This point lacks a definition of “safe.” Most think in terms of physical safety when, in fact, it means so much more: emotional safety, freedom to share your story & needs, spiritual safety (judgement), healing safety through expression (tears, rants, art, music, movement, etc). Sadly, most churches are the furthest from safe spaces. This should be a call to safety with great care and definition about what that means and what it looks like….and what needs to change in order to make that happen is: a call to repentance.

    Before churches can “execute policies and practices” they must first write them! Many (most?) churches lack a strong infrastructure with well-written policies & procedures. This statement doesn’t help; it is vague (again) and lacking in resources. How are churches to write a policy that “protects against any form of abuse?” Is this reasonable? Practical? Where is their guidance toward an established, credible authority to assist them in this area? “Any form of abuse”? Are churches going to craft a written policy protecting married women from emotional abuse that happens in the privacy of their home?! I find that unlikely….and unreasonable. If that is truly what CBMW intends, they have overstepped their bounds here. While I do believe that churches should have well-written policies in place for abuse that happens on their property or at the hands of staff members – policies for protecting against abuse that happens between congregants in the privacy of their home is a civil matter.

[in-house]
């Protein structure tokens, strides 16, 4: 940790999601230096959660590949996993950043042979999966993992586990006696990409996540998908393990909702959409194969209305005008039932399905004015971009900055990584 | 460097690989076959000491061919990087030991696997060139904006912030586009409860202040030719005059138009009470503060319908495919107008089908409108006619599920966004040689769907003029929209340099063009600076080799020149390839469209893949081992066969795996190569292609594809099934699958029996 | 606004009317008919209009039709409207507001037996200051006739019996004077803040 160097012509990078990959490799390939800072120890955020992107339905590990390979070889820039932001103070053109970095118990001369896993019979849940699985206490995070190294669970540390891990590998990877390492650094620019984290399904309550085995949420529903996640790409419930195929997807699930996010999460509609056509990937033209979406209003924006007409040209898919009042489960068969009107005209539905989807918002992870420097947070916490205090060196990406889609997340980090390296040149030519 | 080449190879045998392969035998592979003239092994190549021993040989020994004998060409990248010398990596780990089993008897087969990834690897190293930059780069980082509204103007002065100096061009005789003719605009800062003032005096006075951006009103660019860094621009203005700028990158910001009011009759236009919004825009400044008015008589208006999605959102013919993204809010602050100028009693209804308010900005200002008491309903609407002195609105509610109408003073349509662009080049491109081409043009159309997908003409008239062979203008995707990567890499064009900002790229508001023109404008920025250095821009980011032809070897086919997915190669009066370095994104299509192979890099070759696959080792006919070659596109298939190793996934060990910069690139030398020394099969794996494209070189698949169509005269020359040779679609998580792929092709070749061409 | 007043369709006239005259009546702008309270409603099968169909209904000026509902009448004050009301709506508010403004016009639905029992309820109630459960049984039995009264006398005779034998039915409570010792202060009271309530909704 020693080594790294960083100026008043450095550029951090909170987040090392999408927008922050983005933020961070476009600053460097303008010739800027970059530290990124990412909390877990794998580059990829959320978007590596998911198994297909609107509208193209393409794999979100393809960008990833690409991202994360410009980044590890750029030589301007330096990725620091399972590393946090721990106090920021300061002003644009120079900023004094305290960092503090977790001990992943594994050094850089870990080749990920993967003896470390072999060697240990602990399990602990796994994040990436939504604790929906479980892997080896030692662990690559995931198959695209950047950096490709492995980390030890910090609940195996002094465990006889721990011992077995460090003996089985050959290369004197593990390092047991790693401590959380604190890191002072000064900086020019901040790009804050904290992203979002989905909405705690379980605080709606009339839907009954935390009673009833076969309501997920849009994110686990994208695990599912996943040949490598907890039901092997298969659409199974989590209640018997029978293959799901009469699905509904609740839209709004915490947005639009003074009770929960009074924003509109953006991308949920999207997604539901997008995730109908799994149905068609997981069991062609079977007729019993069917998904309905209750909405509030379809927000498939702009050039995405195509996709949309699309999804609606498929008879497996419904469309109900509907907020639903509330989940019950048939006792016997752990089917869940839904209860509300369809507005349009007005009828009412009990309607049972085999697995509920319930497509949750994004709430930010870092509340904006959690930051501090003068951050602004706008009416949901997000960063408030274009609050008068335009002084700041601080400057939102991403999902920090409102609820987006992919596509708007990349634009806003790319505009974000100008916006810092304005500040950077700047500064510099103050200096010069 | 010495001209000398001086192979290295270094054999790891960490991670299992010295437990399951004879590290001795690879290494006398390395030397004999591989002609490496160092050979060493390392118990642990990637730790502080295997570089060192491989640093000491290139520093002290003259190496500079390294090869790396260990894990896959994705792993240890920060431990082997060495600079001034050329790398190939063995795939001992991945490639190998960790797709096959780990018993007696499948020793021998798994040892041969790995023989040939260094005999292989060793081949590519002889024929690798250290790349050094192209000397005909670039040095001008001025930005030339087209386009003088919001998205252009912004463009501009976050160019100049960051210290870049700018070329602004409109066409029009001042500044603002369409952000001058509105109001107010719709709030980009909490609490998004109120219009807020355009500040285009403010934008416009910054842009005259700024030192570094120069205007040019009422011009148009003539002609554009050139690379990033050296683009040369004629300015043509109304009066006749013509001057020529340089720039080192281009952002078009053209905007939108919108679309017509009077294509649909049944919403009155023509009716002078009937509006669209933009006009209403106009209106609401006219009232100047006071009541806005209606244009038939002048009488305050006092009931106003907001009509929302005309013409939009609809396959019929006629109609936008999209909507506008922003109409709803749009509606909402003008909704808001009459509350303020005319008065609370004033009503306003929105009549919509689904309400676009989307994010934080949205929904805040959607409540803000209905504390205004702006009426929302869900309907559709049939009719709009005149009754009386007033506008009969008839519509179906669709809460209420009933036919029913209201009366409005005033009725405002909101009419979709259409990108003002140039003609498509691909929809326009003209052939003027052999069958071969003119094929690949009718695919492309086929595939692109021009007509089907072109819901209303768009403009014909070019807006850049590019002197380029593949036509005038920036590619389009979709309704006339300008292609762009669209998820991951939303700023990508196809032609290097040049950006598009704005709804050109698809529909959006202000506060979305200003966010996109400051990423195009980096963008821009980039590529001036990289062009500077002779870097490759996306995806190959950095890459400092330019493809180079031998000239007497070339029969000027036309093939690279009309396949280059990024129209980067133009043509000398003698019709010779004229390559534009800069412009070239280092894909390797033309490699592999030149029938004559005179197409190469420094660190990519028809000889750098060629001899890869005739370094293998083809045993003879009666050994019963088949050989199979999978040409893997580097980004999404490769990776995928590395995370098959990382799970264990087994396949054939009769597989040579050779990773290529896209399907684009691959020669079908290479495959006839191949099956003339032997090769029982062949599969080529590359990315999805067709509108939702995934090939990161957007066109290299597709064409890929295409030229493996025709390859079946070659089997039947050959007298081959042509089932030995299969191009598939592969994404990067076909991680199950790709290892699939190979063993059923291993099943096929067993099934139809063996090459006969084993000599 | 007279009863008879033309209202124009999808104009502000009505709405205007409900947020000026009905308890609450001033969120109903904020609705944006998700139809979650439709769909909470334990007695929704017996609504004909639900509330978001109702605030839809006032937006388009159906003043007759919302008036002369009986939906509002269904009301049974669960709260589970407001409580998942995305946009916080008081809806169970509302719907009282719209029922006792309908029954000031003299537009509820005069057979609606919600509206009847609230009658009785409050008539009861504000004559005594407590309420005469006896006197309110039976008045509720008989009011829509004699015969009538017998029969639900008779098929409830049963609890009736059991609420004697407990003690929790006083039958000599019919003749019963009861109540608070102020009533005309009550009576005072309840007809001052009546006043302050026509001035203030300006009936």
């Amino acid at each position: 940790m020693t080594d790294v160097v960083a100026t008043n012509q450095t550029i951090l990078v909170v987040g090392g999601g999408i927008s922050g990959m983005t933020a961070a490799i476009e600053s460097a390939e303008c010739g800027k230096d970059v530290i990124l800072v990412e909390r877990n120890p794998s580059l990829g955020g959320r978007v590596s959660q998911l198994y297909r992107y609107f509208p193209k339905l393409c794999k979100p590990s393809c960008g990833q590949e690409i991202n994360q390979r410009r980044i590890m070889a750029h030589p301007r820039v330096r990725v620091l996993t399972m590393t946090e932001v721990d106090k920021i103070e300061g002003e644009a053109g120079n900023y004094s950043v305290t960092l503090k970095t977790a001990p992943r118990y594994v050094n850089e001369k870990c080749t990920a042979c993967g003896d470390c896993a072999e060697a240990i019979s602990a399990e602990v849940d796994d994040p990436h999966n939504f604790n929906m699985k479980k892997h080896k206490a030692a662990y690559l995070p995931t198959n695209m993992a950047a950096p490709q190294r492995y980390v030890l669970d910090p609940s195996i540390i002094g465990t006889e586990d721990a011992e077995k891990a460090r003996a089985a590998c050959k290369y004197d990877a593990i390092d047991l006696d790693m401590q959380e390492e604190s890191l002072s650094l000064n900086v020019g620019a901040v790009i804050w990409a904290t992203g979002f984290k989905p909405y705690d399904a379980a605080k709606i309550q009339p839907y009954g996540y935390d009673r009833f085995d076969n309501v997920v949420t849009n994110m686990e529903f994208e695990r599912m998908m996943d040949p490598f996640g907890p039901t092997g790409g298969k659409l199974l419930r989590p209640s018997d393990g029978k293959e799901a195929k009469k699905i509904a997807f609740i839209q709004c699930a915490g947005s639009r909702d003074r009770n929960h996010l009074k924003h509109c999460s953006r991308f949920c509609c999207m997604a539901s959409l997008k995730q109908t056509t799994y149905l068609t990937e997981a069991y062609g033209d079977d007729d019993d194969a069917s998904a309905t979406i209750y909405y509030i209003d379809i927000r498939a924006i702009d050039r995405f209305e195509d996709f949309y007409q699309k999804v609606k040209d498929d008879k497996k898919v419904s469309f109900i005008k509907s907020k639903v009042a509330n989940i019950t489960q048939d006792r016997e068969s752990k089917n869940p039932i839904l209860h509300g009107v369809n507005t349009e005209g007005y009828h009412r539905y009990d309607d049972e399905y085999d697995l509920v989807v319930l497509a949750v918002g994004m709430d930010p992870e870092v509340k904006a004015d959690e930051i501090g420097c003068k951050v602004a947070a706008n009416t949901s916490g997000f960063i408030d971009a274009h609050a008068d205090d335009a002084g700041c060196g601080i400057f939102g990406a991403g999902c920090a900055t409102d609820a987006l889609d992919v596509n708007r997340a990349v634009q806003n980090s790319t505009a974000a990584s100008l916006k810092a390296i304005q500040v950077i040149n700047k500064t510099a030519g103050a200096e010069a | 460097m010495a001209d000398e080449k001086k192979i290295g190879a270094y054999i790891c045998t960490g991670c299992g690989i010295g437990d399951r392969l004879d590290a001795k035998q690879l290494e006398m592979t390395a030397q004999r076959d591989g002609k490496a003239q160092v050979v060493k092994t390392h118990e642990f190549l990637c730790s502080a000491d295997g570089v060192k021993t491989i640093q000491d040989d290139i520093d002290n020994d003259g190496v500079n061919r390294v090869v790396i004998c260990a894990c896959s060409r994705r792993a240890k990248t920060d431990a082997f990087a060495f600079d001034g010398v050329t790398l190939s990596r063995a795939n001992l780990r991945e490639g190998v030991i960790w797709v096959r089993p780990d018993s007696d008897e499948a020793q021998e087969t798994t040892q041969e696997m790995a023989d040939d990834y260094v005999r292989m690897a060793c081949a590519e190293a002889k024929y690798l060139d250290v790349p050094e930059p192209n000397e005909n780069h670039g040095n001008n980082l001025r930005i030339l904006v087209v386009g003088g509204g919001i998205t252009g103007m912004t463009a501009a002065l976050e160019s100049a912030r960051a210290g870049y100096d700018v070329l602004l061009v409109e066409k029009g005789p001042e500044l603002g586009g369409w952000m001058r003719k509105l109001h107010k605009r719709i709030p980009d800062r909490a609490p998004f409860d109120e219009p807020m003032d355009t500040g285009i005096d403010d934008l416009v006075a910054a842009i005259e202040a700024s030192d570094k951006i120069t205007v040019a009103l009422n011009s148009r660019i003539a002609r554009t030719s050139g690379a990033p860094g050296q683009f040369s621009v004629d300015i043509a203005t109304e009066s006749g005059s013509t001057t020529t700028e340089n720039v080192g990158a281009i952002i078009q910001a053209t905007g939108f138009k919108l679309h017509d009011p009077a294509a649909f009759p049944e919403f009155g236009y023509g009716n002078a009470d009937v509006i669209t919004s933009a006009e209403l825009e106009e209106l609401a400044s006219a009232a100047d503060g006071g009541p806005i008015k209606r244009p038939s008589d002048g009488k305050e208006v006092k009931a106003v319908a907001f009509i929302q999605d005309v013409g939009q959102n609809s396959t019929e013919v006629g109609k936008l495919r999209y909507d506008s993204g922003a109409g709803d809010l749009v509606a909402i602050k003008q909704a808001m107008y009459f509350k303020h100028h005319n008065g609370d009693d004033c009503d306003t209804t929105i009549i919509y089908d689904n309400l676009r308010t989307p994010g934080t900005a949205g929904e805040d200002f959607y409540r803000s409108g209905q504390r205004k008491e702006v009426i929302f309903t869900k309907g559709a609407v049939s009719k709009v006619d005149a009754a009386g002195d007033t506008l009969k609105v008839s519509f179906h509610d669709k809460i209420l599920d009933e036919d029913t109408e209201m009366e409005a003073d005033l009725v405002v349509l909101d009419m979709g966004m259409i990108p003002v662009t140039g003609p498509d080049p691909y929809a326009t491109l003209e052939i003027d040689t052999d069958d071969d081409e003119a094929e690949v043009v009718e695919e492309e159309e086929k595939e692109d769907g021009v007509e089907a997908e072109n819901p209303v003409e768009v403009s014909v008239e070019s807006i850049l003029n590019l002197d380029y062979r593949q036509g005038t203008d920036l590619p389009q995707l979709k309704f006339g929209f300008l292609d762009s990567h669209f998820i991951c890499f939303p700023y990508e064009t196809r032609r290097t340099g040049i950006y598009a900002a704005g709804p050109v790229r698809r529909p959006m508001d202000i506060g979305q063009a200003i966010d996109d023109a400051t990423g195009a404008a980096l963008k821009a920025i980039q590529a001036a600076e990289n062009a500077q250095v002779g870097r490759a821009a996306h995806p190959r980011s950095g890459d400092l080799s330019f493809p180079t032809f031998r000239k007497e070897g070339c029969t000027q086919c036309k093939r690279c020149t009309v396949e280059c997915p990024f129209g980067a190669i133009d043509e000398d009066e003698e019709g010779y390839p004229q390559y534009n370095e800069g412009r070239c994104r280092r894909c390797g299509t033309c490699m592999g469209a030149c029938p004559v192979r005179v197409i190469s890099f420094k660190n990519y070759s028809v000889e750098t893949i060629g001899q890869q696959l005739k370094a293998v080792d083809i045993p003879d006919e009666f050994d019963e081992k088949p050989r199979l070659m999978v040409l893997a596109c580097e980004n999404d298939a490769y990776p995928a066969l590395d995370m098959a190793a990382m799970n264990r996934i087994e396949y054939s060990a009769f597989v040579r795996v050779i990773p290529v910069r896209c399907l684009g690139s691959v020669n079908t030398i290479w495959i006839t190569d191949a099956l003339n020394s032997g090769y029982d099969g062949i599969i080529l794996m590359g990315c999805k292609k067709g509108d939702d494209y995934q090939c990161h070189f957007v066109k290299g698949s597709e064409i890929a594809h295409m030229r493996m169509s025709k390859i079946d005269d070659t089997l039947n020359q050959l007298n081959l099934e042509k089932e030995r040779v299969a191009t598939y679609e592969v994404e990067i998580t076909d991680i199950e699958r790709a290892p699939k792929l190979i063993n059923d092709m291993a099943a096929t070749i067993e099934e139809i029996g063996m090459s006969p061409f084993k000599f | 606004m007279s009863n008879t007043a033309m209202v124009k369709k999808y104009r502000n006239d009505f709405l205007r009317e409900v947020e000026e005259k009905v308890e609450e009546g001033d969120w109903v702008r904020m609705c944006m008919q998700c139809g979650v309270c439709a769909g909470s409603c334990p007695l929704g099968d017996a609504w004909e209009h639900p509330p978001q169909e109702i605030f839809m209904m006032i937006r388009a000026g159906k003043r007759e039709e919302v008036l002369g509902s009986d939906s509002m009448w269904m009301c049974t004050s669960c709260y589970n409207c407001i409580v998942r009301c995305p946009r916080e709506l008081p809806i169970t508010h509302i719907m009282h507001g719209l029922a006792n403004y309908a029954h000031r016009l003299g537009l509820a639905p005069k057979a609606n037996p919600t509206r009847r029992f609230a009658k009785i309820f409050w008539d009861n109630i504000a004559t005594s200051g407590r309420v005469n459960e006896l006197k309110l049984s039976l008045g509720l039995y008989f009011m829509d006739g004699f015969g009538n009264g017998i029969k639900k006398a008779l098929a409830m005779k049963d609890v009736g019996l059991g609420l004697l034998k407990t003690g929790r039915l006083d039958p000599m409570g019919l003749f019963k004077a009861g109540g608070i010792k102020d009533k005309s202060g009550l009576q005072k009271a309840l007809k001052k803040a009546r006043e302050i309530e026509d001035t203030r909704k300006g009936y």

“To confront abusers and protect the abused” is another weak statement lacking in mechanics. How? How to do this? When to do this? What are the ways to protect the victim without further endangering her? What is meant by confronting the abuser? Will that threaten the safety of the victim? Is it smart? Is it necessary? Should it be done at all?

    This fifth statement is absurd and unhelpful.

    6) We believe that church and ministry leaders have a special obligation to report abuse to civil authorities. Moreover, these leaders are responsible for knowing the laws of their state about reporting the suspicion or accusation of child and spousal abuse, and for following those laws in good faith.

    “A special obligation?” What does that mean? Why special? If they are referring to mandated reporting – then they need to spell that out here; with distinct clarity!

    They erase their first sentence with the second; completely duck-and-cover, camouflaging over everything they just said by blame shifting. Although CBMW states they believe ministry leaders have duty to report….they will trust those leaders to read and follow the laws of their state “in good faith.” Just as they haven’t been doing. This 6th statement is hollow.

    7) We believe that the church must offer tender concern and care for the abused and must help the abused to find hope and healing through the gospel. The church should do all it can to provide ongoing counseling and support for the abused. The wounds of abuse run deep and so patience and mercy are needed over the long-haul as the church cares for the abused.